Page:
"By James Tinley, Register Staff

The West Haven man charged with manslaughter after another resident was killed Saturday night may claim the shooting was in self-defense, his attorney said Monday during his arraignment.

Joseph Vreeland, 19, told police he shot Lester "Bamboo" McClease during a struggle over a gun McClease pulled out during a drug deal gone wrong in a car in West Haven, according to a police report made public Monday."

So, he looks like what he is - dead for a minute. He was killed almost 2 weeks ago, after the state medical examiner got through with him and McClam did his thing and wait, is that a patched bullet hole in this kid's forehead? Make that a badly patched bullet hole. Oh damn - this has just officially become surreal and again, I haven't even found a seat yet. His long, thick dreds were neatly pulled up and back, rocking a casual off-white button down, probably True Religion, Black Label, LRG or whatever gear kids are wearing now, his hands swollen and waxen allllllmost folded over his girth. I prayed his soul would find rest with God and since I'd never been to a funeral for a young shooting victim I decided on my usual spot near the back on the end of the pew in case I needed to make a quick exit. The sanctuary being a decent size was beginning to fill in quickly with friends/acquaintances/associates/duns/dudes/boys/crew - "or whateva niggas are calling themselves these days" - to quote A Pimp Named Slickback. A crack-ish looking young woman wearing black hot pants, a black t shirt and a red knit hat pulled down over two weaved pony tails meandered back and forth looking for God only knows what. Money? That Shizzle?? The rest of her butt???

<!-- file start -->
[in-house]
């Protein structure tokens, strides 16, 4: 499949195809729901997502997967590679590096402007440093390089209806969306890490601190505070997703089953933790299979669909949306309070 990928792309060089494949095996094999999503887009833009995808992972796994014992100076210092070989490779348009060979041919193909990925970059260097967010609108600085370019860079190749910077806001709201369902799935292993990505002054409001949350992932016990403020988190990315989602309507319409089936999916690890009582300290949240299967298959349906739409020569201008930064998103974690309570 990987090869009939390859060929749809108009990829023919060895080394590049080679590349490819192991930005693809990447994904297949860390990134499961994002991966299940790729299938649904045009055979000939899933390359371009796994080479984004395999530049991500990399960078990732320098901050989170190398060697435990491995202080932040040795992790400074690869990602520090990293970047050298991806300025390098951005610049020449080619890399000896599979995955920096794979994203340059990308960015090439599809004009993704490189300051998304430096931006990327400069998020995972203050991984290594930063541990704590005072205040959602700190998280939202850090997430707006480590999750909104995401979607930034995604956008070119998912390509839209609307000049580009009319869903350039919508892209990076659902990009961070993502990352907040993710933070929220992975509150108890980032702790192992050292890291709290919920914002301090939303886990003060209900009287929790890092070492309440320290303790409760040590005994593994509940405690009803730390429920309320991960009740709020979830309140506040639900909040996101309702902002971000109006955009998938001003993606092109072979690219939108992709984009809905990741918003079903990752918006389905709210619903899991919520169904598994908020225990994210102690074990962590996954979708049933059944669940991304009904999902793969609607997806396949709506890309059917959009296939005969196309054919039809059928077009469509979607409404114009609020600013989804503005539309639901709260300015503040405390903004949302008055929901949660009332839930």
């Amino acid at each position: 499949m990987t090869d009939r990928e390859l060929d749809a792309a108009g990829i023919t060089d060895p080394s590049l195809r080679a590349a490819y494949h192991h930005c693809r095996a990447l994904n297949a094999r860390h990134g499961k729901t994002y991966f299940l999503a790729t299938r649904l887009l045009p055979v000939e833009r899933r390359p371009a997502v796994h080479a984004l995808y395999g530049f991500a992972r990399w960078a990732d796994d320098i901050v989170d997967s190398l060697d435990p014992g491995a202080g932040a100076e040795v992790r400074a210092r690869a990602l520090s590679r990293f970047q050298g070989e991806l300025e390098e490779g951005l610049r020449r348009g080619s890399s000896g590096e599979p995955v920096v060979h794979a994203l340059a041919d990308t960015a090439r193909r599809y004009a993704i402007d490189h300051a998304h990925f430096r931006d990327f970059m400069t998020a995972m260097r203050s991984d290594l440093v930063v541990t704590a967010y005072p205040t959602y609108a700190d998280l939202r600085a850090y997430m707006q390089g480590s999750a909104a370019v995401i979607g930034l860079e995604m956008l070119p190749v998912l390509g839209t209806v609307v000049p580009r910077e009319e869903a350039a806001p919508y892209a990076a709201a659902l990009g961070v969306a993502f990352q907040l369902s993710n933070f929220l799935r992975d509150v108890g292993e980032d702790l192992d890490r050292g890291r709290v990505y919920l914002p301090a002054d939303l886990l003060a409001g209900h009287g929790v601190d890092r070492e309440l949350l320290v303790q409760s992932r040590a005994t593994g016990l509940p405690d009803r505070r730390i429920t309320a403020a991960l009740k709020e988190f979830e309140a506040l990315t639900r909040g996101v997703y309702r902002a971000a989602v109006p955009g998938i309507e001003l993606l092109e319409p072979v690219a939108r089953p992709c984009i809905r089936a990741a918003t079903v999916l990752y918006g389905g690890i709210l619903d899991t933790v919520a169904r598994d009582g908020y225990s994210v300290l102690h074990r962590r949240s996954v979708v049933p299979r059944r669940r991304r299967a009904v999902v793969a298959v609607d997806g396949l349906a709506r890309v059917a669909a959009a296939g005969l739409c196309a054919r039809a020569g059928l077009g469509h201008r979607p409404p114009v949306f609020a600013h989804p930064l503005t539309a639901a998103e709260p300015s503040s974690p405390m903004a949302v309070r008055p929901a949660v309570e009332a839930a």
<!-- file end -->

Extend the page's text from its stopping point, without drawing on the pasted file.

11:15am: The funeral procession comes in with Rev. Scott Marks, a self-anointed local activist leading the way. The trail of "family" is pretty long - somewhere in the middle I spot Ash and Chante. Ash has on a blouse and slacks, her hair to her shoulders and the baby-weight gone. Chante is wearing a sleek black dress, tall and model thin. Once everyone's settled in the pastor of Morningstar, Bishop Vincent Smith takes the podium and tries to get something started with the Vicki Winans version of "How I got over" on c.d. Two things: I just hate that song and the c.d. was skipping. All bad. In a church full of what most certainly were un-churched people, the "praise party starter" song fell as flat as - well, a fart in church. Smith kept up with the "C'mon let's give Him some praise! Say Amen! Say Hallelujah!" patter until it became obvious that this would be a tough room, gave up and moved on. The old and new Testaments were read by a middle-aged woman and a Minister Victor Smith was introduced for remarks. I think his name was Victor Smith, but since Bishop Vincent Smith has had a perpetual frog in his throat ever since I've known him he could've been saying Vincent Smith. Anyway, we'll just call him Rev. Smith. He had a slight West Indies accent and gave remarks of how he led young BAM to the Lord at about age 12 but had lost contact with him as he grew older.